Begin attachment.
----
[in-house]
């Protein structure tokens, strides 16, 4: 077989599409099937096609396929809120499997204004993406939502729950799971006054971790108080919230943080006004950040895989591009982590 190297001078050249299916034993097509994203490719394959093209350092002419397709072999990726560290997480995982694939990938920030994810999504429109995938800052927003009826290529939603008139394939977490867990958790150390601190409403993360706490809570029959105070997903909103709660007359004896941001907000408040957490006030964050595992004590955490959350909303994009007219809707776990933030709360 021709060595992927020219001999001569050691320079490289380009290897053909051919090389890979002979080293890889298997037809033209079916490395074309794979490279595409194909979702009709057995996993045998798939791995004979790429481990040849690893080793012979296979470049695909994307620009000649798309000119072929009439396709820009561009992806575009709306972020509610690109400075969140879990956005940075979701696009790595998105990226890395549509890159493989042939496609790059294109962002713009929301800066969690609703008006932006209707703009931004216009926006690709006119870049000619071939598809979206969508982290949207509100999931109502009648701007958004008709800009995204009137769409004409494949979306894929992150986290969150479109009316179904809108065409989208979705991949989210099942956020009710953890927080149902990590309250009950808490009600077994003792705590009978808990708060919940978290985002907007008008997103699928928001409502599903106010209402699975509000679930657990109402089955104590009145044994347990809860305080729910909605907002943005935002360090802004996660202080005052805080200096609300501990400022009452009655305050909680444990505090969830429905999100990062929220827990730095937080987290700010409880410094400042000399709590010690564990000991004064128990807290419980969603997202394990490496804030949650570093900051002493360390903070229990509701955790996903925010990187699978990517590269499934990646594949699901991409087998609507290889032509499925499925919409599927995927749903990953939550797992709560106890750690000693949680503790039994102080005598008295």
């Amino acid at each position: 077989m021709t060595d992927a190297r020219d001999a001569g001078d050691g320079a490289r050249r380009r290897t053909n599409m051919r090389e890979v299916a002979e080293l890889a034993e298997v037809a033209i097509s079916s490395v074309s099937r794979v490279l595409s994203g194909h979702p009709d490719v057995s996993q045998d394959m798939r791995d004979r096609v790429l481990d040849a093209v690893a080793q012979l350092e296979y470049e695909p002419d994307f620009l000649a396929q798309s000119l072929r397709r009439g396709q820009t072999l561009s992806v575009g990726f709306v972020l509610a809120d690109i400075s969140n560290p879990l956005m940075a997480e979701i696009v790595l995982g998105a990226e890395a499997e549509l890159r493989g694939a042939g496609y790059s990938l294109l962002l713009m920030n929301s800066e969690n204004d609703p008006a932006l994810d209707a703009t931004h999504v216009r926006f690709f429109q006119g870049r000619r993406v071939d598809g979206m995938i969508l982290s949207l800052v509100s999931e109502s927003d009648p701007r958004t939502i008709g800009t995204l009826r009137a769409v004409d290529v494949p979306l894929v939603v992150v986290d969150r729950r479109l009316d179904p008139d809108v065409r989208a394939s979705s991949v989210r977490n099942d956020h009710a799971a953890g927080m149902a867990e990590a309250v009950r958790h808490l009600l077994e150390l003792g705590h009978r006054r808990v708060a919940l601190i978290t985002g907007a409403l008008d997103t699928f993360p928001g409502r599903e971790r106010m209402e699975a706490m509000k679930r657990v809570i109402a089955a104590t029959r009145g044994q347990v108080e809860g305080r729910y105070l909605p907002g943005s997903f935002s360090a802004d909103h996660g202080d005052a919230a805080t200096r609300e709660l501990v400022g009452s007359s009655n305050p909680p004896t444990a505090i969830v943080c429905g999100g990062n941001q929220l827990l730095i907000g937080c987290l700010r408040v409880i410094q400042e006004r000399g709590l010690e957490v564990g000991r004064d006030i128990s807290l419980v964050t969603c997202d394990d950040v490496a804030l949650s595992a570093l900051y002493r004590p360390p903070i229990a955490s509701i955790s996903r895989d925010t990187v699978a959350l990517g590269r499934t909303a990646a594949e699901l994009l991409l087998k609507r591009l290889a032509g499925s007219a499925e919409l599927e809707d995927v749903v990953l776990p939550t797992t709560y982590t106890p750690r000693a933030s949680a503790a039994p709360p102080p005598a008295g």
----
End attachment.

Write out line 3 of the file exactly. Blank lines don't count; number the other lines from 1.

């Amino acid at each position: 077989m021709t060595d992927a190297r020219d001999a001569g001078d050691g320079a490289r050249r380009r290897t053909n599409m051919r090389e890979v299916a002979e080293l890889a034993e298997v037809a033209i097509s079916s490395v074309s099937r794979v490279l595409s994203g194909h979702p009709d490719v057995s996993q045998d394959m798939r791995d004979r096609v790429l481990d040849a093209v690893a080793q012979l350092e296979y470049e695909p002419d994307f620009l000649a396929q798309s000119l072929r397709r009439g396709q820009t072999l561009s992806v575009g990726f709306v972020l509610a809120d690109i400075s969140n560290p879990l956005m940075a997480e979701i696009v790595l995982g998105a990226e890395a499997e549509l890159r493989g694939a042939g496609y790059s990938l294109l962002l713009m920030n929301s800066e969690n204004d609703p008006a932006l994810d209707a703009t931004h999504v216009r926006f690709f429109q006119g870049r000619r993406v071939d598809g979206m995938i969508l982290s949207l800052v509100s999931e109502s927003d009648p701007r958004t939502i008709g800009t995204l009826r009137a769409v004409d290529v494949p979306l894929v939603v992150v986290d969150r729950r479109l009316d179904p008139d809108v065409r989208a394939s979705s991949v989210r977490n099942d956020h009710a799971a953890g927080m149902a867990e990590a309250v009950r958790h808490l009600l077994e150390l003792g705590h009978r006054r808990v708060a919940l601190i978290t985002g907007a409403l008008d997103t699928f993360p928001g409502r599903e971790r106010m209402e699975a706490m509000k679930r657990v809570i109402a089955a104590t029959r009145g044994q347990v108080e809860g305080r729910y105070l909605p907002g943005s997903f935002s360090a802004d909103h996660g202080d005052a919230a805080t200096r609300e709660l501990v400022g009452s007359s009655n305050p909680p004896t444990a505090i969830v943080c429905g999100g990062n941001q929220l827990l730095i907000g937080c987290l700010r408040v409880i410094q400042e006004r000399g709590l010690e957490v564990g000991r004064d006030i128990s807290l419980v964050t969603c997202d394990d950040v490496a804030l949650s595992a570093l900051y002493r004590p360390p903070i229990a955490s509701i955790s996903r895989d925010t990187v699978a959350l990517g590269r499934t909303a990646a594949e699901l994009l991409l087998k609507r591009l290889a032509g499925s007219a499925e919409l599927e809707d995927v749903v990953l776990p939550t797992t709560y982590t106890p750690r000693a933030s949680a503790a039994p709360p102080p005598a008295g």